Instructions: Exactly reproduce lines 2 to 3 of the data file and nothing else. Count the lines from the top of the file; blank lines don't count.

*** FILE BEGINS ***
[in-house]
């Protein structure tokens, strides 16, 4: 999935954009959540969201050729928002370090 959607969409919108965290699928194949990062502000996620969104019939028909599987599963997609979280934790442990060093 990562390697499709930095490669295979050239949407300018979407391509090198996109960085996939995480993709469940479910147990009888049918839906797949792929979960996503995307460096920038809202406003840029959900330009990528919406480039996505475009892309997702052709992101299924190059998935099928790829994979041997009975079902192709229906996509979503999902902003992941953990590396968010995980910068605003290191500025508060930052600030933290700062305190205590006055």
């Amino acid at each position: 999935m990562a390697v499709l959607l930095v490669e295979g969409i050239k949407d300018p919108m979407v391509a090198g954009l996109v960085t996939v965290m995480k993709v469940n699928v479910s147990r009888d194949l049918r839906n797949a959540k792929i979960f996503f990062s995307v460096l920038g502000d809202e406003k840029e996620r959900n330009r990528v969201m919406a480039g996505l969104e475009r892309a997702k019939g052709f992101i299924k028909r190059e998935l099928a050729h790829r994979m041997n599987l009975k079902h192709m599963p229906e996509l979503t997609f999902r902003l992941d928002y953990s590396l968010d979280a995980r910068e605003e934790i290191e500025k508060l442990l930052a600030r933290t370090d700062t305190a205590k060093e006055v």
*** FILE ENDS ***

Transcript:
């Protein structure tokens, strides 16, 4: 999935954009959540969201050729928002370090 959607969409919108965290699928194949990062502000996620969104019939028909599987599963997609979280934790442990060093 990562390697499709930095490669295979050239949407300018979407391509090198996109960085996939995480993709469940479910147990009888049918839906797949792929979960996503995307460096920038809202406003840029959900330009990528919406480039996505475009892309997702052709992101299924190059998935099928790829994979041997009975079902192709229906996509979503999902902003992941953990590396968010995980910068605003290191500025508060930052600030933290700062305190205590006055």
């Amino acid at each position: 999935m990562a390697v499709l959607l930095v490669e295979g969409i050239k949407d300018p919108m979407v391509a090198g954009l996109v960085t996939v965290m995480k993709v469940n699928v479910s147990r009888d194949l049918r839906n797949a959540k792929i979960f996503f990062s995307v460096l920038g502000d809202e406003k840029e996620r959900n330009r990528v969201m919406a480039g996505l969104e475009r892309a997702k019939g052709f992101i299924k028909r190059e998935l099928a050729h790829r994979m041997n599987l009975k079902h192709m599963p229906e996509l979503t997609f999902r902003l992941d928002y953990s590396l968010d979280a995980r910068e605003e934790i290191e500025k508060l442990l930052a600030r933290t370090d700062t305190a205590k060093e006055v």